No, you have ignored that Ferrie was indeed given an honest-to-G_d forensic autopsy. A 100%, red-blooded, American made (accept no cheap, foreign, non-union imitations, friends!) forensic autopsy! The Coroner's office knew about the Proloid -- that's how Garrison, by way of Alcock, found out about it, and knew about the suicide notes.


Greg:
It was not called a forensic autopsy at the only time it counts - when it was done.

to be continued...


Last edited by greg parker on Thu 19 Jan 2012, 8:08 am; edited 1 time in total

_________________
Mixing Pop and Politics he asks me what the use is
I offer him embarrassment and my usual excuses
While looking down the corridor
Out to where the van is waiting
I'm looking for the Great Leap Forward

            Billy Bragg
-----------------------------
 Australians don't mind criminals: It's successful bullshit artists we despise. 
             Lachie Hulme            
-----------------------------
The Cold War ran on bullshit.
              Me

greg parker
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Re: Greg Parker vs Mitch Todd

Post by greg parker on Sun 15 Jan 2012, 5:46 pm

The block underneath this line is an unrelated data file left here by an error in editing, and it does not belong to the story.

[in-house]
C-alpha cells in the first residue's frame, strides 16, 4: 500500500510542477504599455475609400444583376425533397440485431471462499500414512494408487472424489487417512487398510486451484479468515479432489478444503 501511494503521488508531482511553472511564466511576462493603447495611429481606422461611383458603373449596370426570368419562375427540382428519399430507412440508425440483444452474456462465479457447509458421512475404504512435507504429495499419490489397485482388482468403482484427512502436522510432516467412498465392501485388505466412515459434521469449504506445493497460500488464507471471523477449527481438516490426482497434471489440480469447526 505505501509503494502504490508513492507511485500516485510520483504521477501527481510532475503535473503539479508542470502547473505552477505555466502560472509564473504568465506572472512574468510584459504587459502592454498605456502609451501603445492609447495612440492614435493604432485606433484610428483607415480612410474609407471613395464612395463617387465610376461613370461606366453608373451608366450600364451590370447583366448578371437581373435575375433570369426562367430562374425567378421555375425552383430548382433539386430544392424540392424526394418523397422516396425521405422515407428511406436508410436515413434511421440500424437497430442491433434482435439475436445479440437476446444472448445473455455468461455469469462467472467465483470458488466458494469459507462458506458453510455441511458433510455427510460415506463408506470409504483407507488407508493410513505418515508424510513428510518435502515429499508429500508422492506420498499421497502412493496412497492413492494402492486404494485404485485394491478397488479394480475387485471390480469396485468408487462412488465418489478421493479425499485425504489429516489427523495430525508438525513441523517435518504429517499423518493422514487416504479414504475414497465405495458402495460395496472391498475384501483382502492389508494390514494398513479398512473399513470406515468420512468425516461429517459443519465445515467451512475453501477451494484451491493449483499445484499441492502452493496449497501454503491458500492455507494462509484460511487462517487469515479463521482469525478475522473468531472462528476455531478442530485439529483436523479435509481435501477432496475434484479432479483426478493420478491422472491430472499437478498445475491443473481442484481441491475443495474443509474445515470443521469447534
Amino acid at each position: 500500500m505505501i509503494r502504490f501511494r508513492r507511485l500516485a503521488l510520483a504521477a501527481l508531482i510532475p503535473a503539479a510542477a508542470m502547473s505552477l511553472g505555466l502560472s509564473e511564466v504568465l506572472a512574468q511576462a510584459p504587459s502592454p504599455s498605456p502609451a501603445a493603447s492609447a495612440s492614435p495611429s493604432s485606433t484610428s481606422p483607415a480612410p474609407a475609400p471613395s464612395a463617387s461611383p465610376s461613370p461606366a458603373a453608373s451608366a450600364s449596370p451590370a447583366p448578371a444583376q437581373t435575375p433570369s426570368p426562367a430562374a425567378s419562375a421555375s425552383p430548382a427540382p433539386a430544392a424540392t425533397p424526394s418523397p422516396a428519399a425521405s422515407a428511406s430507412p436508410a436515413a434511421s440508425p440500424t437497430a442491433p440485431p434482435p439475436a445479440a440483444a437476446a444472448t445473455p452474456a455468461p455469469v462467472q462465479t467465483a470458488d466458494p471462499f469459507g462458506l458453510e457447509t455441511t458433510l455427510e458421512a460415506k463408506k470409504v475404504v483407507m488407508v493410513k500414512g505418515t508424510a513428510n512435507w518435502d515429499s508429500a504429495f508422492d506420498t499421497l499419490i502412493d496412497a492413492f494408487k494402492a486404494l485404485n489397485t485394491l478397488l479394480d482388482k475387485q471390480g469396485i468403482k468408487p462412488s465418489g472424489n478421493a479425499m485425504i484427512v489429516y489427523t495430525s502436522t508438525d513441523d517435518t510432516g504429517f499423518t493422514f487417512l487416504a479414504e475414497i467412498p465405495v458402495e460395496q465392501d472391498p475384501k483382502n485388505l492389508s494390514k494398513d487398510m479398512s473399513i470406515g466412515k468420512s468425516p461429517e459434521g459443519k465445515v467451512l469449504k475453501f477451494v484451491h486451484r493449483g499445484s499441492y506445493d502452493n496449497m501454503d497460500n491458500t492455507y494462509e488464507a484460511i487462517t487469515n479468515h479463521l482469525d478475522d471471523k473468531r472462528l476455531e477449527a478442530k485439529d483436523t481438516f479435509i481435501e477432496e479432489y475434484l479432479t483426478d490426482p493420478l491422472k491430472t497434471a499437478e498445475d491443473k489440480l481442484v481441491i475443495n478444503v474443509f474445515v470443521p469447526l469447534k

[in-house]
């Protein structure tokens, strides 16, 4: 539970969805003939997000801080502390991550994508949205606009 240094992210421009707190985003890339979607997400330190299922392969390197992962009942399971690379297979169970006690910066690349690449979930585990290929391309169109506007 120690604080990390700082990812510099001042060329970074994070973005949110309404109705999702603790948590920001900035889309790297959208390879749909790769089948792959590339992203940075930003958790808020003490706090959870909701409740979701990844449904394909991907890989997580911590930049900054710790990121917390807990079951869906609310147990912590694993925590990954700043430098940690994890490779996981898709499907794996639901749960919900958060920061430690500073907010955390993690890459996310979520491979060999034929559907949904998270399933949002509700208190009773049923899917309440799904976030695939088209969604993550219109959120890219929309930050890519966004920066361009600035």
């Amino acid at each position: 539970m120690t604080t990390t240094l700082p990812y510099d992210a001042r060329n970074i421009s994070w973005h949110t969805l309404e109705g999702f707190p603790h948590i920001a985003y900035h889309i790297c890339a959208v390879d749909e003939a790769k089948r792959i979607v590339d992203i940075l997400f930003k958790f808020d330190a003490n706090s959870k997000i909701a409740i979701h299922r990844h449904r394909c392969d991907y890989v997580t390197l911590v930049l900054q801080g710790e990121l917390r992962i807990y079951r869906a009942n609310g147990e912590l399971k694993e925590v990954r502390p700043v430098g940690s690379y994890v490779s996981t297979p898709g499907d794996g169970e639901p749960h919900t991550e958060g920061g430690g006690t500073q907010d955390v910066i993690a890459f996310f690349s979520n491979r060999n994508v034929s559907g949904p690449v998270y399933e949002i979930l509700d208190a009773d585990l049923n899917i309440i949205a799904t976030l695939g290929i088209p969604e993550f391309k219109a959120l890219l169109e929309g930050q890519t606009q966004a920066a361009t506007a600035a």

Todd, still defending his "forensic autopsy" position
A standard set of toxicology tests were run, which came back positive for caffeine and nothing else. A second, rigorous battery of tests were run. Again, the results were negative for everything except caffeine. Examination of stomach contents revealed no partially digested pills or capsules or any similar evidence that medication was forced down Ferrie's throat.

Greg, going round in circles
Not everything was tested for. Just the "standard" tests were done. Routine. Nothing special or "extra" done above what you'd expect from this type of autopsy.

Todd quoting Chetta again
Again, here's an except of the NBC Chetta interview:
"Q. Was there any indication of drugs in his body after he [sic] you performed the autopsy?"